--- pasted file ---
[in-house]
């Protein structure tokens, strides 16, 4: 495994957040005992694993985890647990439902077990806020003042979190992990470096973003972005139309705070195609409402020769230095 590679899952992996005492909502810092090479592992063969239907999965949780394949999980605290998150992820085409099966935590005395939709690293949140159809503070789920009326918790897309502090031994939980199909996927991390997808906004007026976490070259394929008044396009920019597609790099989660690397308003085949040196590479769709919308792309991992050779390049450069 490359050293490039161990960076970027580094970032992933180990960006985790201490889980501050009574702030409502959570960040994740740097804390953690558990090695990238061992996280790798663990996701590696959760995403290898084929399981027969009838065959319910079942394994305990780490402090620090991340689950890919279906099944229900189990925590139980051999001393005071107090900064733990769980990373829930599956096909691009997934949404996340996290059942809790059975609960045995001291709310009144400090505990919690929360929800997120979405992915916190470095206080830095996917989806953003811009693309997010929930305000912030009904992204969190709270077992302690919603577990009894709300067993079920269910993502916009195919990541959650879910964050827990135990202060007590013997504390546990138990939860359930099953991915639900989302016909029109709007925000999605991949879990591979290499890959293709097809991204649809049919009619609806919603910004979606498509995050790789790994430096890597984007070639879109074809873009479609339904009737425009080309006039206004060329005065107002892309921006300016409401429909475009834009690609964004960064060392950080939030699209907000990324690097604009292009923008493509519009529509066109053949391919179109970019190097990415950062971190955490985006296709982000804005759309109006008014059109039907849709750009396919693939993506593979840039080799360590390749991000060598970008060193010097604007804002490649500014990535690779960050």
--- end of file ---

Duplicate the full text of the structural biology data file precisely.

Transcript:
[in-house]
């Protein structure tokens, strides 16, 4: 495994957040005992694993985890647990439902077990806020003042979190992990470096973003972005139309705070195609409402020769230095 590679899952992996005492909502810092090479592992063969239907999965949780394949999980605290998150992820085409099966935590005395939709690293949140159809503070789920009326918790897309502090031994939980199909996927991390997808906004007026976490070259394929008044396009920019597609790099989660690397308003085949040196590479769709919308792309991992050779390049450069 490359050293490039161990960076970027580094970032992933180990960006985790201490889980501050009574702030409502959570960040994740740097804390953690558990090695990238061992996280790798663990996701590696959760995403290898084929399981027969009838065959319910079942394994305990780490402090620090991340689950890919279906099944229900189990925590139980051999001393005071107090900064733990769980990373829930599956096909691009997934949404996340996290059942809790059975609960045995001291709310009144400090505990919690929360929800997120979405992915916190470095206080830095996917989806953003811009693309997010929930305000912030009904992204969190709270077992302690919603577990009894709300067993079920269910993502916009195919990541959650879910964050827990135990202060007590013997504390546990138990939860359930099953991915639900989302016909029109709007925000999605991949879990591979290499890959293709097809991204649809049919009619609806919603910004979606498509995050790789790994430096890597984007070639879109074809873009479609339904009737425009080309006039206004060329005065107002892309921006300016409401429909475009834009690609964004960064060392950080939030699209907000990324690097604009292009923008493509519009529509066109053949391919179109970019190097990415950062971190955490985006296709982000804005759309109006008014059109039907849709750009396919693939993506593979840039080799360590390749991000060598970008060193010097604007804002490649500014990535690779960050």